Are You M.A.D.?

Crazy woman

Crazy womanNo, I’m not questioning your emotional state or sanity.

I’m asking you to reflect on whether you are really M.A.D.

Now before you think I’m mad for writing this post, I’ll say that here the acronym M.A.D. stands for Making A Difference.

Do you?

Make a difference?

It’s certainly what we try to do every time we work with any of our wide range of clients – whether they are school students, teachers, low care or high residents in aged care centres, or staff and management in various organisations.

In our experience, as professional facilitators and trainers, making a difference can mean provoking a wide range of reactions from the smallest ‘aha’ moment to a profound change in thinking and behaviour. The initial reaction may be just a smile or a nod.  But even this can mean a much deeper resonance on a theme that has touched people’s hearts and minds.  And it may be the start of some transformational change. We hope so because that’s what we get paid to do. :)

To me, the greatest experience in facilitating and training is to see participants’ lights go on.  To see them ‘get it’ – whatever ‘it’ may mean for them in that moment. It’s that awareness and deeper understanding of a particular issue that has perplexed them. Or perhaps a skill they are trying to master becomes crystallized. And they then start to realise they’ve taken the first step towards transformational change

When this occurs I’m glad I’m M.A.D.

Are you M.A.D. too?

If so, send us a comment below. We’d love to hear from you!

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Change: Now You See It, Now You Don’t

Dog reacting to magic

Dog reacting to magicThis is a fun clip where magician José Ahonen use magic on various dogs.

You can almost hear what each dog is thinking … even if Sällie is the only one who tells José exactly what she thinks of him. :)

We figured it’s also a great analogy for how folk react when change happens – particularly when they feel they’ve been tricked. 

And we reckon we’ve seen people – including ourselves – reacting to change in the same way as every one of the dogs in the clip.  ;)

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Useful Websites: Personal & Professional Development

KeyInDoorSmall

KeyInDoorSmallWe’ve gathered a number of links on our Useful Websites page for those interested in personal and professional development.

Each section has a number of links under the following headings:

  • Collaboration and Partnerships
  • Community Development
  • Conflict Resolution
  • Creativity and Innovation
  • Customer Service
  • Goal Setting
  • Leadership
  • Presentations & Public Speaking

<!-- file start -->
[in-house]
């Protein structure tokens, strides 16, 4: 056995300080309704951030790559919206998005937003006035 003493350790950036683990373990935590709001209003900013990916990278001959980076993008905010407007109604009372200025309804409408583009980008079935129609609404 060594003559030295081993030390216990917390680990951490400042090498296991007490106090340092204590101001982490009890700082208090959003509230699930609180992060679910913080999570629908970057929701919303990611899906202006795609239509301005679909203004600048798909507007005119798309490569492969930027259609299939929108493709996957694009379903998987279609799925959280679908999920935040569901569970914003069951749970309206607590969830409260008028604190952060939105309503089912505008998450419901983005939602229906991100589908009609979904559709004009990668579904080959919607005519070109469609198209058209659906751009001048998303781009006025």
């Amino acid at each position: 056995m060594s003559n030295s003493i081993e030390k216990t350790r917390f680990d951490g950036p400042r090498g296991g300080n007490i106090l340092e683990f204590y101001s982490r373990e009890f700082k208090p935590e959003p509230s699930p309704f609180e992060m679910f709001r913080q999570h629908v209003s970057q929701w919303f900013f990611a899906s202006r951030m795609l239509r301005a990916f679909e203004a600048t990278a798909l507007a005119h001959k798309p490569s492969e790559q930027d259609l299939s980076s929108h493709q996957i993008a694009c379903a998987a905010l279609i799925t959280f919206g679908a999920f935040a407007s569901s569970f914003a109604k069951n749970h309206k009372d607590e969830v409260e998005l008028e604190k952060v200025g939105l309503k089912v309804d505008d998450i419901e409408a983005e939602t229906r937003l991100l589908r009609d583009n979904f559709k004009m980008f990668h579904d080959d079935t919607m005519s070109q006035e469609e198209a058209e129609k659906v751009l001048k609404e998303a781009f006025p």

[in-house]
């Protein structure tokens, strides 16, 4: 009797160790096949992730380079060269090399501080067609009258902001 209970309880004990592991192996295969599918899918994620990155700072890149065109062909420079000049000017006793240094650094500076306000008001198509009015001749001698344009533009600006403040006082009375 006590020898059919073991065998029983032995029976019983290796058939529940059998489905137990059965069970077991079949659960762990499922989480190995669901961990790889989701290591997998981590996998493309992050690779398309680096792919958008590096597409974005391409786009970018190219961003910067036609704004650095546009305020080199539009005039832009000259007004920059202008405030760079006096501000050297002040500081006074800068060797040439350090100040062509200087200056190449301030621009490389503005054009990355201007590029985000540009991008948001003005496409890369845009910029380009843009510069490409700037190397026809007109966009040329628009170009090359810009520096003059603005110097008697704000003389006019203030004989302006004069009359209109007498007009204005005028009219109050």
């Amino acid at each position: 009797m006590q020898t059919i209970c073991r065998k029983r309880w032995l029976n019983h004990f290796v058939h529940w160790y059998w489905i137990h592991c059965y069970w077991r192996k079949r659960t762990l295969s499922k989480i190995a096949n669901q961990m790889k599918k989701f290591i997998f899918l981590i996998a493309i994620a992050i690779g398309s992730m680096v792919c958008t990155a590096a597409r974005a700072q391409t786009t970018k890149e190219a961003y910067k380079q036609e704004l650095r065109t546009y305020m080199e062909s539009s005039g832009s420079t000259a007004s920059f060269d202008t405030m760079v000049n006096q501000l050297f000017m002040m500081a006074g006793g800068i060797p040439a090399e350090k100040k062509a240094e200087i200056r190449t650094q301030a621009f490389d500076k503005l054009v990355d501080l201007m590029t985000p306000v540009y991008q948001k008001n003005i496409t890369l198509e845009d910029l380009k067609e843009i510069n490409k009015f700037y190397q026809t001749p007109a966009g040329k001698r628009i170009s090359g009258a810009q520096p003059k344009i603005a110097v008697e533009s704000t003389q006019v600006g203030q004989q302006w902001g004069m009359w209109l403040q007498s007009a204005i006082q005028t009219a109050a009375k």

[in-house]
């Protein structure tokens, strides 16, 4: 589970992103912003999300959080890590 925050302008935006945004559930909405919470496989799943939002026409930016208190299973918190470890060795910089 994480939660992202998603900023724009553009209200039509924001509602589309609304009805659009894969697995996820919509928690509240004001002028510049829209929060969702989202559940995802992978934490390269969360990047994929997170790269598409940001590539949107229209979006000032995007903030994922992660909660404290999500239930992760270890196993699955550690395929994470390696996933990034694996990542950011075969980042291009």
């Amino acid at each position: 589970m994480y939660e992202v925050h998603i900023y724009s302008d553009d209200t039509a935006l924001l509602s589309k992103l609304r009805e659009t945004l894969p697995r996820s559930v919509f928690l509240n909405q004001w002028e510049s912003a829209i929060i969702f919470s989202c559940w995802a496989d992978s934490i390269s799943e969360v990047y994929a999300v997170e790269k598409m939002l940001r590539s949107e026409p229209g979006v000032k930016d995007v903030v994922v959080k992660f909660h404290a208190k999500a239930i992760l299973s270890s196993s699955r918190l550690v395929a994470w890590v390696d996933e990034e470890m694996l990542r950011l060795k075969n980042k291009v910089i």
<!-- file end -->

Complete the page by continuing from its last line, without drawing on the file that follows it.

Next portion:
• Resilience
  • Time Management
  • Youth Leadership

We hope you find these resources helpful.

 

 

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Just Appreciation

WheelchairEmpty2

I was running a Chair Chi session for an aged care centre and we had a new resident join the group.

He sat there in his wheel chair, watched with a blank expression, did not join in and I could just hear him mumble ‘it’s all @#$!’.

Rather than confront him I decided to continue on encouraging the group and occasionally glanced over to see if he was partcipating.

He still sat there motionless.

Then it happened.

WheelchairEmpty2After a while he followed one of the Chi movements I had demonstrated. I expressed my appreciation by simply saying, ‘that’s good Bob’ and continued on teaching.

I complimented him, as I did with other residents, but I was careful not to overdo it. He responded by joining in and slowly relaxed into the group activity. I think he even enjoyed himself.

I’ve found when I’ve worked with challenging participants, whether they are aged care residents, students, or staff and management in the workforce it’s best to allow them to join in when they are ready to do so.

And one of the ways of encouraging people to join in activities is to be patient, encouraging and just appreciate their presence.

Of course if their behaviour is disruptive to the group then I use other assertive skills to defuse or deflect negative Chi.

But usually what works for me is ‘just appreciation’.

 

Footnote: Program Schedule for  aged care staff, carers and volunteers ; Chair Chi Level One Workshop  and Falls Prevention – the Tai Chi way.

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Chi Europe

Well, some exciting times ahead.

chair-chi-training-picI’ll be in Europe in September/October for research purposes and I’m looking at extending the trip by a week if I can find paid work for our staff aged care Chair Chi Training Level One  and Falls Prevention – the Tai Chi way workshops.elderly woman's hands on walking stick

The week I’ll be available for work covers 13th-17th of October.

I’ve already contacted friends in Europe for an expression of interest and will also contact staff I work with at the local aged care centres here in Melbourne, Australia, where I run my Chair Chi workshops.